Intel SASUC8I and LSI SAS3081E-R
Intel SASUC8I and LSI SAS3081E-R

Once that compatibility issue is fixed (or if there is no intention of using a FreeBSD derivative), moving to SAS 2008 makes a lot of sense. Another option would be to purchase a HP SAS Expander and utilize the onboard LSI 1068e controller. In some storage server cases, SAS Expanders are built-into the case. With discrete PCIe cards one can pass a card directly to a given VM which makes OS management of the storage subsystem more reliable. Alternatively, using the onboard LSI 1068e controller plus the HP SAS Expander (or in-case expander) would free up one additional PCIe port or two. The Intel ICH10R based controller is best suited for boot drives and with this configuration there will be some flexibility regarding where the drives reside on the myriad of controllers.

The HP SAS Expander providing more than 24 internal ports
The HP SAS Expander providing more than 24 internal ports

Memory Selection

Both registered and unregistered ECC DIMMs are supported by the W3550, but the X8ST3-F (based on the X58 chipset) only supports UDIMMs. With DDR3 prices falling over the past six months after holding steady for quite awhile, populating 24GB of RAM is not that expensive anymore (in the $600-850 range). 12GB of CL9 ECC UDIMMs can be purchased for $230 or less these days so using 12GB of RAM especially when using ZFS and/ or running multiple virtual machines, is fairly inexpensive. I have been purchasing quite a bit of Kingston KVR1333D3E9SK2/4G Unbuffered ECC DIMMs which are 1.5v 1333MHz CL9  DDR3 DIMMs or the KVR1333D3E9SK3/6G variants which is the triple channel 6GB kit. Frankly, for the current cost of 12GB of UDIMMs, there is absolutely no reason to get non-ECC memory for a server.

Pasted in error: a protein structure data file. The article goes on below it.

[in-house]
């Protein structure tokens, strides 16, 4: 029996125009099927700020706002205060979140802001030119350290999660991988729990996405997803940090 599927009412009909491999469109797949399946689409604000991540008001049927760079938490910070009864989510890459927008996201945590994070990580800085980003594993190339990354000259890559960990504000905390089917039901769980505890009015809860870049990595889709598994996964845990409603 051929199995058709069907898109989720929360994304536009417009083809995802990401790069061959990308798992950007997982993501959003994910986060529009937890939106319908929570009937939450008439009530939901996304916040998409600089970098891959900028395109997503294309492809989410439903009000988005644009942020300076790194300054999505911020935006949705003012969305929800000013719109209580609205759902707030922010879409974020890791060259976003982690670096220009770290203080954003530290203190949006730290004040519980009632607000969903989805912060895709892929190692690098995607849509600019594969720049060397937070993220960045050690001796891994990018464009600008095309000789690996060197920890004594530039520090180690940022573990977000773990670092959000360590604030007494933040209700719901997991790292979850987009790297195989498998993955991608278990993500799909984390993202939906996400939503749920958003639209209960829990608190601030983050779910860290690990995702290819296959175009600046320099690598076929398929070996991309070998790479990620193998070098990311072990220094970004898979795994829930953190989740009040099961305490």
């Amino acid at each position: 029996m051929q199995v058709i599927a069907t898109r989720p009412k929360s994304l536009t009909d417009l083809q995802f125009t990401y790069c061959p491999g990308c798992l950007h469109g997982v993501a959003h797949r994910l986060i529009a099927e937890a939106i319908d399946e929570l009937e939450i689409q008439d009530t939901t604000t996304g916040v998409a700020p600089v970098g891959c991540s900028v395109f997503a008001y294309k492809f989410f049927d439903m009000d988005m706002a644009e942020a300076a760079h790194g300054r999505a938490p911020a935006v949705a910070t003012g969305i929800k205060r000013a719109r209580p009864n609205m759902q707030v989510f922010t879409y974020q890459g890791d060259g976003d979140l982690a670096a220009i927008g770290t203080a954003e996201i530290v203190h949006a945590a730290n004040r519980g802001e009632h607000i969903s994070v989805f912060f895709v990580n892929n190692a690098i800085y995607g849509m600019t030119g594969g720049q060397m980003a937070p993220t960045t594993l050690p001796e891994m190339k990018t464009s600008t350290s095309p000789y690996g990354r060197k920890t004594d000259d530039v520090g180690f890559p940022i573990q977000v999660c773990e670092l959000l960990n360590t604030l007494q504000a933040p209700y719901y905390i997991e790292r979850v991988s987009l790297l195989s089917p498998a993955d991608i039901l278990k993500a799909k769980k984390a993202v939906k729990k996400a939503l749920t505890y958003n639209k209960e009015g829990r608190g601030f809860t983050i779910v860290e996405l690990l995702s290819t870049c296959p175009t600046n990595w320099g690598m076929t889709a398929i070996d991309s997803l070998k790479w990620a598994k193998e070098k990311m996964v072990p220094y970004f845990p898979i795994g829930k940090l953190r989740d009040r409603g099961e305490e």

Chassis Selection

Two possible chassis define the two high-end builds. The first for a non-redundant PSU build is a Norco RPC-4224 . This chassis is a solid evolution from the RPC-4220, however I can imagine that some users would opt for the RPC-4220 if they were using SSDs instead of 3.5″ drives because the RPC-4220 has additional room for 2.5″ drives.

Installing disks into the Norco RPC-4220 DAS/ SAS Expander Enclosure
Installing disks into the Norco RPC-4220 DAS/ SAS Expander Enclosure

A strong alternative here is purchasing something like a Supermicro SC846E1-R900B (900w redundant PSU 24-bay case with onboard expander which is around $1,200 or basically the cost of an expander, redundant PSU, and large case purchased separately.

Supermicro SC846E1-R900B Picture
Supermicro SC846E1-R900B Picture

This is surely a steep price for a chassis, but on balance, it is not far out of line from purchasing everything separately. Here as a picture of the Supermicro SAS2 backplane:

Supermicro BPN-SAS2-846EL2 Front
Supermicro BPN-SAS2-846EL2 Front
Supermicro BPN-SAS2-846EL2 Back
Supermicro BPN-SAS2-846EL2 Back

As one can see, this drastically lowers the number of cables one needs over a HP SAS Expander, or better yet, individual SATA cables as would be used in the Norco RPC-4020.

Power Supply Selection

This is a major question for any builder. I would offer that at the 40TB+ of raw storage level, one probably wants a redundant PSU, preferably a 2+1 unit. With the expense of redundant units (for a large storage server requiring a 700w PSU) the PSU alone can cost $400-600. This makes purchasing a higher-end case with a redundant PSU an attractive option. Going with a non-redundant PSU, I can say that I have started to move from Seasonic based PSUs to the Corsair Professional Series Gold certified PSUs which come in 750w, 850w, and 1200w flavors (the 1200w version is easily overkill for a home server). The efficiency is good, but the single rail quality and construction is equally as nice. Also, they mount fairly well in the Norco chassis.